Wednesday, May 12, 2010

There is no future in the past

Yesterday I was in Dublin, Ireland at a meeting of the Dealmaker Partner Network (DPN) along with the leadership of the TAS Group and Infomentis. This was my first visit to my native land since last year and gave me an opportunity to talk to people and assess the full impact of the recession on this former tiger economy. The prognosis is, unfortunately, not good for the short to medium term future as the country rebuilds (unfortunate choice of words I know) after the bursting of a property bubble that rivaled anything seen in the US or elsewhere.

The papers and the TV stations are full of backward looking introspective pieces on what happened to the economy and why and who is to blame, all valid questions and while I agree with Churchill's assertion that those who fail to learn from history, are doomed to repeat it there is a greater urgency and I would argue time better spent figuring out where to go from here. Thankfully some efforts are afoot, including a Government sponsored think tank of leading Irish business people and academics who are charged with identifying how to foster and support innovation in Ireland and what industries or market segments Ireland is best placed to service in the future. I am happy to add that my brother-in-law who is CEO of Merrion Pharma, an Irish bio-tech success story that continues to excel, is a member of this think tank.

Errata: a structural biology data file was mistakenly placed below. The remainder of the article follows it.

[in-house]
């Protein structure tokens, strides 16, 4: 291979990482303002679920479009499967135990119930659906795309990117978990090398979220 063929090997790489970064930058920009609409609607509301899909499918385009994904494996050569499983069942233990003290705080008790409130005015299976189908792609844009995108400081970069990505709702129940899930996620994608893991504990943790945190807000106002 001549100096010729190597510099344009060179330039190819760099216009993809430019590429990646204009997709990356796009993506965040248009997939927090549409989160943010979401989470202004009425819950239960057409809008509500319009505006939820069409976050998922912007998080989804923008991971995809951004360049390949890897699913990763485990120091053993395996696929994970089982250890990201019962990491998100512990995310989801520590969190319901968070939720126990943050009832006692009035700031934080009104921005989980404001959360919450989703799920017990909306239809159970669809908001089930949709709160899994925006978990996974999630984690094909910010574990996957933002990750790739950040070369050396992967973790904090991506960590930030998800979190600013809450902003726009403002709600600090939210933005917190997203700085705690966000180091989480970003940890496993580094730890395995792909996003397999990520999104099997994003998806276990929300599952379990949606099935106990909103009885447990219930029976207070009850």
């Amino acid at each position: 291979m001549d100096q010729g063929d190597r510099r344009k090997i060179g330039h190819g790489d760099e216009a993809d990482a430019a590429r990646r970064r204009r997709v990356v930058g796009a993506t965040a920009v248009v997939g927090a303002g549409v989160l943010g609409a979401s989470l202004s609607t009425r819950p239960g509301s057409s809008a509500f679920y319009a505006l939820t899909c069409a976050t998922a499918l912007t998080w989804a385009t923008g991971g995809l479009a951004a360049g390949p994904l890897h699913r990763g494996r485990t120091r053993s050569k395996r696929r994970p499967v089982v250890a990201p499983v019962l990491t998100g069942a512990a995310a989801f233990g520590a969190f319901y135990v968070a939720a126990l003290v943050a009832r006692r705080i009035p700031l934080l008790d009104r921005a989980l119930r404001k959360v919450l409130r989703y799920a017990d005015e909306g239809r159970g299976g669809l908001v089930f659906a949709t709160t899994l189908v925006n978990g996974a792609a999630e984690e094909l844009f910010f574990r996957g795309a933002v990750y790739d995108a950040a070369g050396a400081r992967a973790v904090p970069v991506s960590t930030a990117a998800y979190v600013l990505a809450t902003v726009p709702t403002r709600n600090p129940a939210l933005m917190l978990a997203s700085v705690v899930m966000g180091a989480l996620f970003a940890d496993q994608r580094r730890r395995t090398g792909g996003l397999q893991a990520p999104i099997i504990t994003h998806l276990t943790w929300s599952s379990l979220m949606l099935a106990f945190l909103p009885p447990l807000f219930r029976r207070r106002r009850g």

There are many parallels at the individual business level to what is happening at the national level in countries large and small as they grapple with an uncertain future after the certainties of the recent past turned out to not be certain at all. Businesses need to quickly move from the initial reactive mode that is essential to survival during the first wave of a recession to a more future focused mode that repositions the business for success as a recovery (however slow that recovery may be) begins to take root. There is always a temptation to stay in reactive mode for too long or to forlornly wait for the return of the norm which of course never comes because business is a dynamic organism than evolves and changes, eventually settling into a new norm that marks a new cycle.

Equally sellers need to move out reactive mode and begin equipping themselves for selling in the new norm that emerges from the ashes of the last business cycle. So just as nations and businesses are figuring out where they should focus and what is needed to succeed during this next business cycle, so too should each individual sales person be asking themselves the hard questions:
  • Will my current skill-set enable me to be successful going forward?
  • What do I need to do differently?
  • What changes do I need to make to my daily work practices? 
  • What changes am I seeing in buyer-behavior?
Some of these are addressed in previous postings Death of a Salesman 2.0 and The 21st Century Sales Rep Challenge but I encourage you to spend some time contemplating them. Now is the time to focus forward, be bold and position yourself to be a winner, don't allow too much focus on the past slow you down.